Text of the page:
NEW YORK (Reuters Health) – In patients with asymptomatic carotid stenosis (ACS), microemboli and cardiovascular events can be markedly reduced by aggressive medical therapy, Canadian research shows.
This finding has direct implications for surgical management of carotid disease, lead author Dr. J. David Spence, from the Stroke Prevention and Atherosclerosis Research Center, London, Ontario, told Reuters Health.
With intensive medical therapy, he noted, “less than 5% of patients with asymptomatic carotid stenosis can benefit from endarterectomy or stenting. Surgery or stenting for asymptomatic carotid stenosis should only be performed in patients with transcranial Doppler microemboli.”
As reported in the December 14th online issue of the Archives of Neurology, Dr. Spence’s team compared microemboli rates and cardiovascular events in patients with ACS who were seen at their center before and after intensive medical therapy was implemented in 2003. The earlier group included 199 patients seen from 2000 to 2002, while the later cohort included 269 patients seen from 2003 to July 2007.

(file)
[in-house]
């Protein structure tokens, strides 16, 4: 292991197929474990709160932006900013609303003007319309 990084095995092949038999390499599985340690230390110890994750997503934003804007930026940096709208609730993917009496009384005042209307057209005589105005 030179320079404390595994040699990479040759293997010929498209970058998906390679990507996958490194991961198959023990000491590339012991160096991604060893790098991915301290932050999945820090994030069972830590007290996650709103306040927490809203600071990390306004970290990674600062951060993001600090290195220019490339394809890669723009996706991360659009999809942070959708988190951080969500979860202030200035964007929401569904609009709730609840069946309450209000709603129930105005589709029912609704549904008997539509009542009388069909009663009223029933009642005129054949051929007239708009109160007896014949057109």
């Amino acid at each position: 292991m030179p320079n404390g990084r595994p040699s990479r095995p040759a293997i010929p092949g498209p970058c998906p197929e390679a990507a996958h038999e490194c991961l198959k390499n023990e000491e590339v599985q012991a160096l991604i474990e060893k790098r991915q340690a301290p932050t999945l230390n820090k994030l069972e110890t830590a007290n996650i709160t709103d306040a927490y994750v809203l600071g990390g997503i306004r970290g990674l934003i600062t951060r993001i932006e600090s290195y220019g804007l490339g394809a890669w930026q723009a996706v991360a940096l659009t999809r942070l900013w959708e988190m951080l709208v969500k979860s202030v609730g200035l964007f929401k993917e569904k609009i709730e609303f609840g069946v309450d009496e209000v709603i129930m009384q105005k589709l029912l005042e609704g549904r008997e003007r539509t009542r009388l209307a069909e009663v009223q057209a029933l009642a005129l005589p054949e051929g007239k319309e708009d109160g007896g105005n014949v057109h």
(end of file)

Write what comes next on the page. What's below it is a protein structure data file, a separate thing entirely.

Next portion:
According to the report, in 2003 the focus of therapy shifted from simply treating risk factors to focusing on reducing the plaque burden in the arteries. Components of intensive medical therapy included treatment with the maximum tolerable statin dose (regardless of low-density lipoprotein level) and an angiotensin-converting enzyme inhibitor or an angiotensin-receptor blocker. Patients with insulin resistance were also treated with metformin or pioglitazone.
Microemboli rates were 12.6% in the early group and 3.7% in the later group (p < 0.001). This fall correlated with improved control of lipid levels and slower progression of carotid plaque burden.
Cardiovascular event rates also dropped with intensive medical therapy. Prior to 2003, the rate of stroke, death, MI, or carotid endarterectomy due to symptomatic disease was 17.6%. After 2003, it was 5.6% (p < 0.001). Plaque progression also decreased significantly after implementation of intensive medical therapy (p < 0.001).
These findings are “hugely important in the US, where approximately 70% of carotid endarterectomy and stenting are being performed for asymptomatic stenosis; our study shows that 95% of that activity is inappropriate,” Dr. Spence emphasized.
For the general public, he has this advice: “If someone offers to perform carotid endarterectomy or stenting for your asymptomatic carotid stenosis without first detecting microemboli, you should walk quickly in the other direction.”
Arch Neurol 2009.